Analytics guide policy decisions – and may be especially helpful as countries determine when to ease lockdown restrictions. Here again, governments depend on the cooperation of private companies – including Google, Facebook and telecommunications companies – to share location and other behavioural data.
BlueDot, for example, is a Canadian company which hoovers up digital media, health reports, air travel data, then applies natural language processing and other types of machine learning. These can detect early signs of outbreaks from factors such as mentions on social media or a spike in search queries for flu symptoms. According to media reports, BlueDot’s AI algorithm predicted the outbreak of Covid-19 in December, earlier than the World Health Organisation.
The potential is limited by both a lack of data and the poor quality of available data
American data-mining company Palantir is helping Britain’s National Health Service and other countries’ health departments to build analytics capacity to guide allocation of scarce medical supplies to hospitals based on predictions of where the disease will hit next. Outside of health, Palantir’s other clients include intelligence agencies, immigration enforcement, police departments and the United Nations’ World Food Programme.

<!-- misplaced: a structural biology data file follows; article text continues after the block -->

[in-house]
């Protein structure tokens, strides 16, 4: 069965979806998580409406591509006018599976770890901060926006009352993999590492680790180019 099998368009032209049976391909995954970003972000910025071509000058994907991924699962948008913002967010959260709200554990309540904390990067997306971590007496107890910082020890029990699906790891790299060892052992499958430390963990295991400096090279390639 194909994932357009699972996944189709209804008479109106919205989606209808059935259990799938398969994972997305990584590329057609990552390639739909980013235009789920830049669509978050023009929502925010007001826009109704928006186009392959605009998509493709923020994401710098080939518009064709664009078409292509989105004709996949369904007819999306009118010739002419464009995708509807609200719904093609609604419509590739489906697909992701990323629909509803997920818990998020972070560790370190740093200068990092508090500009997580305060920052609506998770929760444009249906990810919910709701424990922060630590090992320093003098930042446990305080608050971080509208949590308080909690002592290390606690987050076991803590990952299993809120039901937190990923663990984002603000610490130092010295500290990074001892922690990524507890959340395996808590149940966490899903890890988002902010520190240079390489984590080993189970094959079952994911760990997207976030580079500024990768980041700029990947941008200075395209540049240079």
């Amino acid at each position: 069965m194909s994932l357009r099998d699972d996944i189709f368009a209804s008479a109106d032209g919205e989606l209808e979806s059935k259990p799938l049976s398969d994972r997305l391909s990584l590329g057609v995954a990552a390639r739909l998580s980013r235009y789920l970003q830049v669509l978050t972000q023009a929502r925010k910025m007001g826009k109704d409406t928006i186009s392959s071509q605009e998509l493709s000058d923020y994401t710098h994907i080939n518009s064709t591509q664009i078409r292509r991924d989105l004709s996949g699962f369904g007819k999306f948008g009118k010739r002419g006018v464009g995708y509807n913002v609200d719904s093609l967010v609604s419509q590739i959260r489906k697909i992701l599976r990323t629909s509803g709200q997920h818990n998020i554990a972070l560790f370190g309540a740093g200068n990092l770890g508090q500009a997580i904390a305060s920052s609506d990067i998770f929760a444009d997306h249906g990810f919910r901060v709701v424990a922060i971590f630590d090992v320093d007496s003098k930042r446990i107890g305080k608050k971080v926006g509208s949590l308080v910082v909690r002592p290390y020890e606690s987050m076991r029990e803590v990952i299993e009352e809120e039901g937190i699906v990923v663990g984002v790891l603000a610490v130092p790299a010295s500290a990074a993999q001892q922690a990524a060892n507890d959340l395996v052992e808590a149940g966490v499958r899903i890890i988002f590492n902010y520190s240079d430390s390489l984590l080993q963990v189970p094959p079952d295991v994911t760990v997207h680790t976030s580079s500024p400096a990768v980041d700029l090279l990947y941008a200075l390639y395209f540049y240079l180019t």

In Russia, artificial intelligence plays a role in quarantine enforcement. Facial recognition has identified people who break their stay-at-home orders. Elsewhere, companies are harnessing AI to monitor social distancing, by harvesting data from surveillance cameras to check if people keep far-enough apart – and to send alerts or sound alarms if they come too close.
Within healthcare systems, AI may help with patient diagnosis, to establish a prognosis for the disease and to find treatments and cures. Computer vision technology, for instance, can detect traces of Covid-19 from x-rays of lungs, saving radiologists precious time.
By trawling through patient data, algorithms can track how Covid-19 develops in certain patients and which treatments are effective. Although AI sounds promising in this context, its potential in this pandemic is limited by two big problems: the lack of data and, where data is available, its poor quality.